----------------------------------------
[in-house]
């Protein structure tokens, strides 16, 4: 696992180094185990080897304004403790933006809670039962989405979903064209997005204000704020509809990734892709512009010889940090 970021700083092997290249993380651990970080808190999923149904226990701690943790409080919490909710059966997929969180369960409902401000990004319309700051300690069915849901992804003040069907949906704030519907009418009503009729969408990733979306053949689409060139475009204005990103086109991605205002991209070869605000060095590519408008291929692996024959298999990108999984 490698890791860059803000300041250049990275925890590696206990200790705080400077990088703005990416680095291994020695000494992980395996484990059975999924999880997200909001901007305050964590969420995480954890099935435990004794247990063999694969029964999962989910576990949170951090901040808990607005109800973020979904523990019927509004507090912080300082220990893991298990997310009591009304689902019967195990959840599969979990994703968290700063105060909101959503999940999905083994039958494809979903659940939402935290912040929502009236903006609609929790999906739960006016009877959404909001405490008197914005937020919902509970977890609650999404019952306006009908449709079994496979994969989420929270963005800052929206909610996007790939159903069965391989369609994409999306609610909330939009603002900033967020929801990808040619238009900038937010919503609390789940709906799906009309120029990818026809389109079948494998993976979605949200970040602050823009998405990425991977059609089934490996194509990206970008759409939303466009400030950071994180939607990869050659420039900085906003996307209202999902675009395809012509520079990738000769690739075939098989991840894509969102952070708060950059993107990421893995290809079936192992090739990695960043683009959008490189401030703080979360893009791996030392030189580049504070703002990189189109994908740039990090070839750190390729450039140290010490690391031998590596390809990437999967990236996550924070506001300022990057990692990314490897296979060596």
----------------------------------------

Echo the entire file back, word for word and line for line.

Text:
[in-house]
């Protein structure tokens, strides 16, 4: 696992180094185990080897304004403790933006809670039962989405979903064209997005204000704020509809990734892709512009010889940090 970021700083092997290249993380651990970080808190999923149904226990701690943790409080919490909710059966997929969180369960409902401000990004319309700051300690069915849901992804003040069907949906704030519907009418009503009729969408990733979306053949689409060139475009204005990103086109991605205002991209070869605000060095590519408008291929692996024959298999990108999984 490698890791860059803000300041250049990275925890590696206990200790705080400077990088703005990416680095291994020695000494992980395996484990059975999924999880997200909001901007305050964590969420995480954890099935435990004794247990063999694969029964999962989910576990949170951090901040808990607005109800973020979904523990019927509004507090912080300082220990893991298990997310009591009304689902019967195990959840599969979990994703968290700063105060909101959503999940999905083994039958494809979903659940939402935290912040929502009236903006609609929790999906739960006016009877959404909001405490008197914005937020919902509970977890609650999404019952306006009908449709079994496979994969989420929270963005800052929206909610996007790939159903069965391989369609994409999306609610909330939009603002900033967020929801990808040619238009900038937010919503609390789940709906799906009309120029990818026809389109079948494998993976979605949200970040602050823009998405990425991977059609089934490996194509990206970008759409939303466009400030950071994180939607990869050659420039900085906003996307209202999902675009395809012509520079990738000769690739075939098989991840894509969102952070708060950059993107990421893995290809079936192992090739990695960043683009959008490189401030703080979360893009791996030392030189580049504070703002990189189109994908740039990090070839750190390729450039140290010490690391031998590596390809990437999967990236996550924070506001300022990057990692990314490897296979060596």